The role of a vice-chancellor in a university is undeniably demanding. However, despite the increasing demands of the job, there are still no formal requirements, except for the one-day induction course offered by Universities UK. But how prepared are these newly appointed captains of the higher education industry, who take charge of more than £100m worth of finances?
According to Mike Shattock, who previously served as a registrar at Warwick University and now works as a visiting professor at the Institute of Education, a medium-sized university could have over 10,000 students and 2,000 staff members, with an annual turnover exceeding £120m-£150m. It is becoming more common for vice-chancellors’ salaries to surpass £100,000. While the CVs of vice-chancellors are diverse, the role’s standard path is to work their way up from a head of the department, to dean, and then to a pro vice-chancellor before landing one of the top jobs. Shattock argues that individuals need to start receiving serious training at an earlier stage.
Following the Jarrett report, serious training and courses for department heads started being developed in the late 1980s. The Universities UK (UUK) is currently undertaking a strategic review headed by the principal of Queen Mary, Adrian Smith, to investigate initiatives from various sectors and international comparisons and to build on existing initiatives in the higher education sector. The review will report back in July and be contemplated in UUK’s autumn conference.
Hefce’s John Rushforth, who leads the management improvement team, says that they are yet to commit 25% of their £10m management fund but are willing to invest in the training and development of university staff if its forthcoming strategic plan emphasises leadership, management, and governance.
Despite several senior staff and vice-chancellors having gone through the top management programme run by the University of Surrey since 1999, which is modelled on the cabinet office programme for senior civil servants, nobody is expecting the development of an MBA (vice-chancellor), considering the time constraints of vice-chancellors.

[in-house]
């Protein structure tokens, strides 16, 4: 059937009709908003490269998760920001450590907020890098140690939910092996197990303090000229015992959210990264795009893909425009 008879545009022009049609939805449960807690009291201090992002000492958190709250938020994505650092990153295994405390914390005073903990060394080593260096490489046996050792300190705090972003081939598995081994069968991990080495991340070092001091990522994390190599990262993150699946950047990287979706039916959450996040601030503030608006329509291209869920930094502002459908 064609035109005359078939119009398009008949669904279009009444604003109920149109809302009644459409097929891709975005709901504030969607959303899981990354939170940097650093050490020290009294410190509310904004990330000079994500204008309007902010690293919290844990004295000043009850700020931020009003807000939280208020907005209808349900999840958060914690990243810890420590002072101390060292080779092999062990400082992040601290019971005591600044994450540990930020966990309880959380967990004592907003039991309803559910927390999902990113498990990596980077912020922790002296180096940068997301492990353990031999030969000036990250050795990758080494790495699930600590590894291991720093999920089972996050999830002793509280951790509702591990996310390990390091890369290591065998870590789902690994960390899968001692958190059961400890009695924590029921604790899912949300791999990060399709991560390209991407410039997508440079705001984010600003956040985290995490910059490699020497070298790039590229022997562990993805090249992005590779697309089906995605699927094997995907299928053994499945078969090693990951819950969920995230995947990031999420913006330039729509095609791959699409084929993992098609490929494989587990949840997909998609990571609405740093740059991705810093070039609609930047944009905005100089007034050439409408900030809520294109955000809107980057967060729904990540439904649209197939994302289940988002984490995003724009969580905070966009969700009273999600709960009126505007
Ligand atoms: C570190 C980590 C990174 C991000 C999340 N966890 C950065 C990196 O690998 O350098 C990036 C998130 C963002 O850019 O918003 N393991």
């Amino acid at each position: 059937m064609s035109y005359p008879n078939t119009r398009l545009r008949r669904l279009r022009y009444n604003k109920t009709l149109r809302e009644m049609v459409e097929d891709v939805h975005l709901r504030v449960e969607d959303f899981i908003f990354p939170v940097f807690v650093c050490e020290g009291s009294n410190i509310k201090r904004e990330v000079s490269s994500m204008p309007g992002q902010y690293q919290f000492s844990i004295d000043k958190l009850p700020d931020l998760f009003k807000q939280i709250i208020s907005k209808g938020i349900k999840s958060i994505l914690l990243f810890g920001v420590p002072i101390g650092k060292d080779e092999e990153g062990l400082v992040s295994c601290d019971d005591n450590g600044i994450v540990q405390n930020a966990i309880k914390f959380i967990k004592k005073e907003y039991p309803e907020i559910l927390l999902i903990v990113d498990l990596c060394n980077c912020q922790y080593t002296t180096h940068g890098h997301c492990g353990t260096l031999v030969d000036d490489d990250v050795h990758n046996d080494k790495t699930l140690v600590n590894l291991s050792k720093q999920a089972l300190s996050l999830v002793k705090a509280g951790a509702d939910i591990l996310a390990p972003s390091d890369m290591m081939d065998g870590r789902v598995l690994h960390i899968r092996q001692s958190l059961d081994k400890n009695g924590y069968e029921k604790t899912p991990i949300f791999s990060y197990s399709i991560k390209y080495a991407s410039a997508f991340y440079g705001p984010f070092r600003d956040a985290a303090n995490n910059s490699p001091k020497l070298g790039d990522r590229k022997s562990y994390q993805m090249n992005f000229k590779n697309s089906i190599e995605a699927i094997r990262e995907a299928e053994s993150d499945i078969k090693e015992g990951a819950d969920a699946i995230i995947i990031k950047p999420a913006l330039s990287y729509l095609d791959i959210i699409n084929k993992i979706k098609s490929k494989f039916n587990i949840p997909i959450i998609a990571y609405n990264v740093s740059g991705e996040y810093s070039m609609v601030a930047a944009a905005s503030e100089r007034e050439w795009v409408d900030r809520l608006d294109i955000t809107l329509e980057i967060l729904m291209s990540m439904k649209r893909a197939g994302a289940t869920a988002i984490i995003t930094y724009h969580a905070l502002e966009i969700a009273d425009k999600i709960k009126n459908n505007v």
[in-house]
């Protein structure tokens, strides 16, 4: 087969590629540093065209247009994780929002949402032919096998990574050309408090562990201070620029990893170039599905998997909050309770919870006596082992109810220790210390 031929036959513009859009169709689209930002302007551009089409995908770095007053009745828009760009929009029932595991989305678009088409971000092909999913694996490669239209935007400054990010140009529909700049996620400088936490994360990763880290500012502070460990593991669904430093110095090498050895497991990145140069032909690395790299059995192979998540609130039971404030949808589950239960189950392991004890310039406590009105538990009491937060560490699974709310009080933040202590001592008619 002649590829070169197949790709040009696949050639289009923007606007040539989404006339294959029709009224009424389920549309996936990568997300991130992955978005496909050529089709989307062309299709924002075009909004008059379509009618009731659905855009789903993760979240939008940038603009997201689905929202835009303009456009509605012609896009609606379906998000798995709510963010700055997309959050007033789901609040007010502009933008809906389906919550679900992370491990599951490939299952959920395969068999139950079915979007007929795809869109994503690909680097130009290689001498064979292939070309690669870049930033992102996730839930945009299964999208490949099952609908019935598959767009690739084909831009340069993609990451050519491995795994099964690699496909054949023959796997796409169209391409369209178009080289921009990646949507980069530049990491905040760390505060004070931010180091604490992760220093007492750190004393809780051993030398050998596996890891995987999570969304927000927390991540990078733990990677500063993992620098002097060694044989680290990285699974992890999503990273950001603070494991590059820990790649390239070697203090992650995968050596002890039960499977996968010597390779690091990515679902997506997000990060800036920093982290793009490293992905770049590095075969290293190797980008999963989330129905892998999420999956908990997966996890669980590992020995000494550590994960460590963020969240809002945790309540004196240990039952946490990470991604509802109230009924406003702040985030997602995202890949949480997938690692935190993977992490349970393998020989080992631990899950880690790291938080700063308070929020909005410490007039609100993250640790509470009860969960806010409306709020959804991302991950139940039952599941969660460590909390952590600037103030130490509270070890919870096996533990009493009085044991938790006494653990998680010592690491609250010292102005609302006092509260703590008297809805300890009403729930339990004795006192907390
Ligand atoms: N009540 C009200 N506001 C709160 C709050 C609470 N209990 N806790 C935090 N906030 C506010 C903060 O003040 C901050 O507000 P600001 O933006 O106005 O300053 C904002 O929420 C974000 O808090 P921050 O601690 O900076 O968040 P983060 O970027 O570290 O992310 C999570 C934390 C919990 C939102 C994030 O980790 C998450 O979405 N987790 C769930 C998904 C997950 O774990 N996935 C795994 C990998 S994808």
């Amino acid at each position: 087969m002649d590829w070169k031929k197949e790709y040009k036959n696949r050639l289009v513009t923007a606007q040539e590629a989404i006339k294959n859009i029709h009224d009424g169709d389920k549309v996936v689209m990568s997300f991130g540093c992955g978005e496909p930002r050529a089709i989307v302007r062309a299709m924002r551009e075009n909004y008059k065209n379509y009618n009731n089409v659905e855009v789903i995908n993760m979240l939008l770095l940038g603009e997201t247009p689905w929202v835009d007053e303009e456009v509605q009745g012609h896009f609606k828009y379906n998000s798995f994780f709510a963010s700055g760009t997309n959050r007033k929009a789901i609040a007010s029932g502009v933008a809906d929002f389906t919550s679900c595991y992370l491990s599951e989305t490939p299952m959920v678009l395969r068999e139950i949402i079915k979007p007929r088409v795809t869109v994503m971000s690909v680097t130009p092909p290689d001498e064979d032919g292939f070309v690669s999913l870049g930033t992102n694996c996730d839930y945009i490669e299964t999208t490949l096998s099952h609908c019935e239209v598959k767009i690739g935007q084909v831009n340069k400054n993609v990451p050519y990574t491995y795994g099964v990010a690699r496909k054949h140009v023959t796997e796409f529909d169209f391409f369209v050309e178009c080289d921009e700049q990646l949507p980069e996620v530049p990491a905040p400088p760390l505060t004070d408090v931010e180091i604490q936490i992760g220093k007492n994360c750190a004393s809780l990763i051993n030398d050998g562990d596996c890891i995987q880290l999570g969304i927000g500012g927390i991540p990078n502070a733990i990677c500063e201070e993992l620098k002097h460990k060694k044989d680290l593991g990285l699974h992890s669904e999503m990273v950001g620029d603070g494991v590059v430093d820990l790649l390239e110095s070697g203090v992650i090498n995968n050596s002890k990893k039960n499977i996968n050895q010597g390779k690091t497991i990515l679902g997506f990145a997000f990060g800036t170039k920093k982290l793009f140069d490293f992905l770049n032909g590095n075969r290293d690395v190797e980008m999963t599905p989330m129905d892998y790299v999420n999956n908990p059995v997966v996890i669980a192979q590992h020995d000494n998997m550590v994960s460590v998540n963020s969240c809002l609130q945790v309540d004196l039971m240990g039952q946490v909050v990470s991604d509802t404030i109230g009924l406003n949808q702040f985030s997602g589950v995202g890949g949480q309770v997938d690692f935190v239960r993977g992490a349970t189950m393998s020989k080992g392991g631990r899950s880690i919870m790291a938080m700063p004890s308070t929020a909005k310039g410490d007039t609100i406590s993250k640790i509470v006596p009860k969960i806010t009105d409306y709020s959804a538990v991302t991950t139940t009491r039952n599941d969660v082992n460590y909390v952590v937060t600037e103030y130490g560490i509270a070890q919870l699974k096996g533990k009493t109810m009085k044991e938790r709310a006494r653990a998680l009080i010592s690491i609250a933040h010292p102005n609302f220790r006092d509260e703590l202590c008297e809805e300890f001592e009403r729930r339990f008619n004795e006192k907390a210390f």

Several vice-chancellors believe that the key to effectively performing the job is to manage strategically rather than operationally. Deian Hopkin, vice-chancellor of South Bank University, says that management of risk is increasingly important. Furthermore, the challenges of the last 20 years have provided greater experience, operational skills, and aptitudes, providing significant exposure to significant areas such as strategy, human resources, equal opportunities, estates, and project management.
Utilizing the knowledge and expertise of others, particularly current and former vice-chancellors, is highly crucial according to experts. Bain, who previously worked as the director of London Business School and has experience in providing courses for potential executives in the private sector, believes that past VCs could greatly benefit an expanded induction program. This program would consist of a three-day scheme with a mixture of external individuals and former vice-chancellors who would provide insight into various topics such as handling pressure from local and national politicians, delegating possibilities and limitations, and collaborating with university registrars. Bain himself, would have been open to this proposal.
Mentorship is becoming increasingly important in higher education. Recently, Higher Education Minister Margaret Hodge launched a program where 25 vice-chancellors and senior managers were twinned with executives from the private sector. Rushforth believes that it is not just the universities that stand to gain from this initiative and argues that not only does the corporate sector have valuable lessons to impart to vice-chancellors, but vice-chancellors have much to teach the private sector as well.
David Eastwood, the incoming vice-chancellor of the University of East Anglia this September, has the benefit of his previous experiences as a pro vice-chancellor at Swansea and CEO of the Arts and Humanities Research Board. Additionally, he can also seek guidance from his colleagues who have offered informal assistance.
It may appear that future provision for vice-chancellors may not be neatly structured with courses, experience, action learning, and mentoring all playing a role in the process. However, as pointed out by Hopkin, "there is no single model for a university or a vice-chancellor. There are plenty of ways to learn about running a university and many individuals who are available to provide guidance, but there is no one size fits all solution."